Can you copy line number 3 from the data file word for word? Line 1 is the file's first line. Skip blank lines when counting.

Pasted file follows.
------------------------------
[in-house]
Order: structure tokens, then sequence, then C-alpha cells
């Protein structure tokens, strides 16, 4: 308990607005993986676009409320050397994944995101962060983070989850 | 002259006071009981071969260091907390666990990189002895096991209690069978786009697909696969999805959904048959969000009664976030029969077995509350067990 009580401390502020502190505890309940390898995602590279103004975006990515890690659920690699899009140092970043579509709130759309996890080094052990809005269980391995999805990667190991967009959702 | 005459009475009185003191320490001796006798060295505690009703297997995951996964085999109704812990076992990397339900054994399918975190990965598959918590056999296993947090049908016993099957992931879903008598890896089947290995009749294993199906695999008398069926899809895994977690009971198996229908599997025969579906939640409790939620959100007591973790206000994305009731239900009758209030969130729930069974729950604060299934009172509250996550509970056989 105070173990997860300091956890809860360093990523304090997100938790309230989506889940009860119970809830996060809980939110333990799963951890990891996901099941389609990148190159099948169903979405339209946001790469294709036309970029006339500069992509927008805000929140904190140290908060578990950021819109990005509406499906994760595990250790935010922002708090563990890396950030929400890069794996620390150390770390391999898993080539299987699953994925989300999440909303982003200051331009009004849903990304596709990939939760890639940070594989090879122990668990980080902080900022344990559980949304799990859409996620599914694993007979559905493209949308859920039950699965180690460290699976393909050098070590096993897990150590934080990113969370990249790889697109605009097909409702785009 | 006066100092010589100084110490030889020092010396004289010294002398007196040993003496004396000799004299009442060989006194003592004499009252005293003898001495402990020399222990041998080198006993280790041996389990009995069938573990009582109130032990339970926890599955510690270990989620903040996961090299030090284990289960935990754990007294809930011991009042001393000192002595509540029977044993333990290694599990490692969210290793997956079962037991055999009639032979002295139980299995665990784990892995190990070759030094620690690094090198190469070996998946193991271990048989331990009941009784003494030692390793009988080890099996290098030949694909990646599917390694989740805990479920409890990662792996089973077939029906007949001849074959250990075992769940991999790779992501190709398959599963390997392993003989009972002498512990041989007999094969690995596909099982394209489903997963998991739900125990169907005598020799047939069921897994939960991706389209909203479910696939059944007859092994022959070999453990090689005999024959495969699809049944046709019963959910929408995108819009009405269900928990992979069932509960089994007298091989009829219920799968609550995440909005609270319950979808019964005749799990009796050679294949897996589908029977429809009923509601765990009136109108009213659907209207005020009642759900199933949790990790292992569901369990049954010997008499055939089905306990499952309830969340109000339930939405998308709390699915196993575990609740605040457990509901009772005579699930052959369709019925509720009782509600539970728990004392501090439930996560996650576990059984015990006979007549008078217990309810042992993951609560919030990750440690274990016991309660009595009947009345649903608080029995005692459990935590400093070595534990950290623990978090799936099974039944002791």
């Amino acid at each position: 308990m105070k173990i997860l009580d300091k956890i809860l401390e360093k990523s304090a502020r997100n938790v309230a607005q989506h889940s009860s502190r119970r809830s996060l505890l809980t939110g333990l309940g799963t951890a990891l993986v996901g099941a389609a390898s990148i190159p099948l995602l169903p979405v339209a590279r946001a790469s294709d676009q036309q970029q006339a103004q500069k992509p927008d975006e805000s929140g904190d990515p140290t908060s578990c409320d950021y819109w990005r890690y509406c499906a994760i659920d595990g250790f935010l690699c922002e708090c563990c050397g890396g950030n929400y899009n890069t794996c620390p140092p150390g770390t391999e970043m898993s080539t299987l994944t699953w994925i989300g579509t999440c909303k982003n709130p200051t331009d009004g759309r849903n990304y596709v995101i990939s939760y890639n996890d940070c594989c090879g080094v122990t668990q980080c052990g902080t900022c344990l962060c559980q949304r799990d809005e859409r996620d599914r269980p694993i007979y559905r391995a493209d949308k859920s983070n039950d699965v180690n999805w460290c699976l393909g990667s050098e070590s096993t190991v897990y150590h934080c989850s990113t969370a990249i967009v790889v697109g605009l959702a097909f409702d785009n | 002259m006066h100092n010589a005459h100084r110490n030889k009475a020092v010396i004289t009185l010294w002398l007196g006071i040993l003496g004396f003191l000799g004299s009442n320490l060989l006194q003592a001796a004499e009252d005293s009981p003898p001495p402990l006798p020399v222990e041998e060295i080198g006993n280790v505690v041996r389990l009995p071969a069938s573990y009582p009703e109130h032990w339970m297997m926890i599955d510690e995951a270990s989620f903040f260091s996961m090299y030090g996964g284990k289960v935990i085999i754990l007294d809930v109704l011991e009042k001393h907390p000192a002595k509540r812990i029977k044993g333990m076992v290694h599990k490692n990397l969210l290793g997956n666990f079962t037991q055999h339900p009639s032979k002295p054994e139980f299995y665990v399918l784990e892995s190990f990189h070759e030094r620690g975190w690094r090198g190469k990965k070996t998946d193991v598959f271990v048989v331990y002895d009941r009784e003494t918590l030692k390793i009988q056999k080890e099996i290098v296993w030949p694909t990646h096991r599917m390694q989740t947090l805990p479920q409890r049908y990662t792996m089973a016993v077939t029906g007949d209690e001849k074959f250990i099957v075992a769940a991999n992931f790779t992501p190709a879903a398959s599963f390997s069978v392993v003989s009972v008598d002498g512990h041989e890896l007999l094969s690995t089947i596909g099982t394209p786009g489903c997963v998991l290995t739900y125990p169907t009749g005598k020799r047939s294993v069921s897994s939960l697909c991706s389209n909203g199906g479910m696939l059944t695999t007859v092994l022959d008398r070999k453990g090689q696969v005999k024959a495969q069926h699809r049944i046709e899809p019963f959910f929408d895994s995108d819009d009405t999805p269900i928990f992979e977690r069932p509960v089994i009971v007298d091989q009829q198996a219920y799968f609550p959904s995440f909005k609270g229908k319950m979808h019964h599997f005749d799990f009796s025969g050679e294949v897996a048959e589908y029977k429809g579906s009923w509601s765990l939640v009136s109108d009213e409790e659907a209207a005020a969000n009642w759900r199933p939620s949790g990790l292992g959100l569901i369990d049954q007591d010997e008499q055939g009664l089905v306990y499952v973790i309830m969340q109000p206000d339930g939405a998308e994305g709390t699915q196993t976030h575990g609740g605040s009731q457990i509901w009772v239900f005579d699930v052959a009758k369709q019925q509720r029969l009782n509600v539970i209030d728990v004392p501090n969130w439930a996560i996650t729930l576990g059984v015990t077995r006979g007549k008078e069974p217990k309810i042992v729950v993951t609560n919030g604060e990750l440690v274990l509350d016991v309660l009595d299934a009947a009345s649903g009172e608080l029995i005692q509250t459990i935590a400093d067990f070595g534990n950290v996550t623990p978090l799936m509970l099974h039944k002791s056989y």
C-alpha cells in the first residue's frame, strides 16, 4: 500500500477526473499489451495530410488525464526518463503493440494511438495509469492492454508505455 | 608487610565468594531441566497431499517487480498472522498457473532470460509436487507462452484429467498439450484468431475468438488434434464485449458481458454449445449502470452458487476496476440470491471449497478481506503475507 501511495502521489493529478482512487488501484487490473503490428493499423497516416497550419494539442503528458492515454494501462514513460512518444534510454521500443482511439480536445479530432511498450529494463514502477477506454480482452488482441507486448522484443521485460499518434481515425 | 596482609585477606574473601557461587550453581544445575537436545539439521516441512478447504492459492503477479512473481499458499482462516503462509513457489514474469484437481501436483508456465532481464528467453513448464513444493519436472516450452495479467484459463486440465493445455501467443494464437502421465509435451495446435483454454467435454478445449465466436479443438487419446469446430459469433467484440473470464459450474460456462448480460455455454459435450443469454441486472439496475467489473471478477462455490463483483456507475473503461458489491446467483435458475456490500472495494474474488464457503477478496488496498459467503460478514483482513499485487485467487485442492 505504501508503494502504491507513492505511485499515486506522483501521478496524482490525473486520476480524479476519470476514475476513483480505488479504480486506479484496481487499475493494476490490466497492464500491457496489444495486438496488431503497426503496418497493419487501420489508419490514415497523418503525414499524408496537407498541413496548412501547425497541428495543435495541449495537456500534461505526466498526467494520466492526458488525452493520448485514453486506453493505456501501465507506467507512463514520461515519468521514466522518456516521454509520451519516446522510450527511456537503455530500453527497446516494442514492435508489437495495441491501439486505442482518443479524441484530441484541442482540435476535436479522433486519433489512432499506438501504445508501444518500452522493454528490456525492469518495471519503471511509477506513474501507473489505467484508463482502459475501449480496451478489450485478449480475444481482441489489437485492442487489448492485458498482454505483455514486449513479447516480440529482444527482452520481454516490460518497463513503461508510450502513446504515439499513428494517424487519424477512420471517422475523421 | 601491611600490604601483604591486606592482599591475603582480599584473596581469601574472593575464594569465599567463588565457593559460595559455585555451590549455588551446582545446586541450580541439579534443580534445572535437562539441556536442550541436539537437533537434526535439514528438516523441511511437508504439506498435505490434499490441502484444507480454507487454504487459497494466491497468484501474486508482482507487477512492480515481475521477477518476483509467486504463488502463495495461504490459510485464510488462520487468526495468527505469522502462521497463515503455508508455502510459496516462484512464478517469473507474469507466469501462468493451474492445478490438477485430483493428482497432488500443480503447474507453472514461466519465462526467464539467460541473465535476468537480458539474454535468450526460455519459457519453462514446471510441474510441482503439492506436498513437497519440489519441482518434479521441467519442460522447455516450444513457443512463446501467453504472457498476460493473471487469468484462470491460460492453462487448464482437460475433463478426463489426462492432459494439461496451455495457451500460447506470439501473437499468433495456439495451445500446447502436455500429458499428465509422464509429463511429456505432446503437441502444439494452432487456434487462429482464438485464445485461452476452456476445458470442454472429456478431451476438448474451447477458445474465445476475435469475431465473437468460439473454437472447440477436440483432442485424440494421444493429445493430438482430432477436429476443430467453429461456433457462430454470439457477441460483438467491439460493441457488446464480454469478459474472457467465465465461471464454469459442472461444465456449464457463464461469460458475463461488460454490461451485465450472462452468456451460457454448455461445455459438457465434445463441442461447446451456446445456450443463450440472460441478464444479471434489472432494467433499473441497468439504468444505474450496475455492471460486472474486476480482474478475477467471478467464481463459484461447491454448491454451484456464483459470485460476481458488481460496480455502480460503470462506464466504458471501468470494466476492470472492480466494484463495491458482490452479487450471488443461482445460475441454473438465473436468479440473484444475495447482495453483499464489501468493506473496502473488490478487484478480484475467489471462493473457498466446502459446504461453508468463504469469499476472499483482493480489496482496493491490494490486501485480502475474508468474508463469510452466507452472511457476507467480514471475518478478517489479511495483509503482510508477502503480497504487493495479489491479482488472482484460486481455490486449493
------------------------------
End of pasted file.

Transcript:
């Protein structure tokens, strides 16, 4: 308990607005993986676009409320050397994944995101962060983070989850 | 002259006071009981071969260091907390666990990189002895096991209690069978786009697909696969999805959904048959969000009664976030029969077995509350067990 009580401390502020502190505890309940390898995602590279103004975006990515890690659920690699899009140092970043579509709130759309996890080094052990809005269980391995999805990667190991967009959702 | 005459009475009185003191320490001796006798060295505690009703297997995951996964085999109704812990076992990397339900054994399918975190990965598959918590056999296993947090049908016993099957992931879903008598890896089947290995009749294993199906695999008398069926899809895994977690009971198996229908599997025969579906939640409790939620959100007591973790206000994305009731239900009758209030969130729930069974729950604060299934009172509250996550509970056989 105070173990997860300091956890809860360093990523304090997100938790309230989506889940009860119970809830996060809980939110333990799963951890990891996901099941389609990148190159099948169903979405339209946001790469294709036309970029006339500069992509927008805000929140904190140290908060578990950021819109990005509406499906994760595990250790935010922002708090563990890396950030929400890069794996620390150390770390391999898993080539299987699953994925989300999440909303982003200051331009009004849903990304596709990939939760890639940070594989090879122990668990980080902080900022344990559980949304799990859409996620599914694993007979559905493209949308859920039950699965180690460290699976393909050098070590096993897990150590934080990113969370990249790889697109605009097909409702785009 | 006066100092010589100084110490030889020092010396004289010294002398007196040993003496004396000799004299009442060989006194003592004499009252005293003898001495402990020399222990041998080198006993280790041996389990009995069938573990009582109130032990339970926890599955510690270990989620903040996961090299030090284990289960935990754990007294809930011991009042001393000192002595509540029977044993333990290694599990490692969210290793997956079962037991055999009639032979002295139980299995665990784990892995190990070759030094620690690094090198190469070996998946193991271990048989331990009941009784003494030692390793009988080890099996290098030949694909990646599917390694989740805990479920409890990662792996089973077939029906007949001849074959250990075992769940991999790779992501190709398959599963390997392993003989009972002498512990041989007999094969690995596909099982394209489903997963998991739900125990169907005598020799047939069921897994939960991706389209909203479910696939059944007859092994022959070999453990090689005999024959495969699809049944046709019963959910929408995108819009009405269900928990992979069932509960089994007298091989009829219920799968609550995440909005609270319950979808019964005749799990009796050679294949897996589908029977429809009923509601765990009136109108009213659907209207005020009642759900199933949790990790292992569901369990049954010997008499055939089905306990499952309830969340109000339930939405998308709390699915196993575990609740605040457990509901009772005579699930052959369709019925509720009782509600539970728990004392501090439930996560996650576990059984015990006979007549008078217990309810042992993951609560919030990750440690274990016991309660009595009947009345649903608080029995005692459990935590400093070595534990950290623990978090799936099974039944002791």